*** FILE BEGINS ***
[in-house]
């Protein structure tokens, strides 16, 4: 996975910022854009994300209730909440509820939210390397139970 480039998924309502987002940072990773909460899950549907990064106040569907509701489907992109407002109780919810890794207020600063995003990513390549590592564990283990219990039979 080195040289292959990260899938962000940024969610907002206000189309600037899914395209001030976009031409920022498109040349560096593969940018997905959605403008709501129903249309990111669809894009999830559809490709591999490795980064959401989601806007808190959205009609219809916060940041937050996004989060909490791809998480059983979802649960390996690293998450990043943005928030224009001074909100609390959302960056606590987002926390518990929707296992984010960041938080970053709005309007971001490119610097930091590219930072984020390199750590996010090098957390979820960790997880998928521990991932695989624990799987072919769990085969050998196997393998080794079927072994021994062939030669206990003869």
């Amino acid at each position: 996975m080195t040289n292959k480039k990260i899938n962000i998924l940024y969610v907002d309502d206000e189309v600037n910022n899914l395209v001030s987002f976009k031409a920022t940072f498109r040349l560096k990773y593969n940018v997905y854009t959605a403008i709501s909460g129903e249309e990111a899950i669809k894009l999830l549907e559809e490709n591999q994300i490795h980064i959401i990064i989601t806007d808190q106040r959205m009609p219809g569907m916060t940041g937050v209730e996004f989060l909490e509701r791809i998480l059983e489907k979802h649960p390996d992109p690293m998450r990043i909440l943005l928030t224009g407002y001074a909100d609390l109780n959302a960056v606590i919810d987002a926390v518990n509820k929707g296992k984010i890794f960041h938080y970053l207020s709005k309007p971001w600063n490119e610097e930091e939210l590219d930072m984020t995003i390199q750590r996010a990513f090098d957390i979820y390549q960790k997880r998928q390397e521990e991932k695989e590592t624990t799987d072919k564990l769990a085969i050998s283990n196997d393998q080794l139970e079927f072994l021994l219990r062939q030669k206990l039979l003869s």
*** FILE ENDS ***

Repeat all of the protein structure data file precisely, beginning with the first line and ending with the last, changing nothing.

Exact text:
[in-house]
């Protein structure tokens, strides 16, 4: 996975910022854009994300209730909440509820939210390397139970 480039998924309502987002940072990773909460899950549907990064106040569907509701489907992109407002109780919810890794207020600063995003990513390549590592564990283990219990039979 080195040289292959990260899938962000940024969610907002206000189309600037899914395209001030976009031409920022498109040349560096593969940018997905959605403008709501129903249309990111669809894009999830559809490709591999490795980064959401989601806007808190959205009609219809916060940041937050996004989060909490791809998480059983979802649960390996690293998450990043943005928030224009001074909100609390959302960056606590987002926390518990929707296992984010960041938080970053709005309007971001490119610097930091590219930072984020390199750590996010090098957390979820960790997880998928521990991932695989624990799987072919769990085969050998196997393998080794079927072994021994062939030669206990003869």
């Amino acid at each position: 996975m080195t040289n292959k480039k990260i899938n962000i998924l940024y969610v907002d309502d206000e189309v600037n910022n899914l395209v001030s987002f976009k031409a920022t940072f498109r040349l560096k990773y593969n940018v997905y854009t959605a403008i709501s909460g129903e249309e990111a899950i669809k894009l999830l549907e559809e490709n591999q994300i490795h980064i959401i990064i989601t806007d808190q106040r959205m009609p219809g569907m916060t940041g937050v209730e996004f989060l909490e509701r791809i998480l059983e489907k979802h649960p390996d992109p690293m998450r990043i909440l943005l928030t224009g407002y001074a909100d609390l109780n959302a960056v606590i919810d987002a926390v518990n509820k929707g296992k984010i890794f960041h938080y970053l207020s709005k309007p971001w600063n490119e610097e930091e939210l590219d930072m984020t995003i390199q750590r996010a990513f090098d957390i979820y390549q960790k997880r998928q390397e521990e991932k695989e590592t624990t799987d072919k564990l769990a085969i050998s283990n196997d393998q080794l139970e079927f072994l021994l219990r062939q030669k206990l039979l003869s």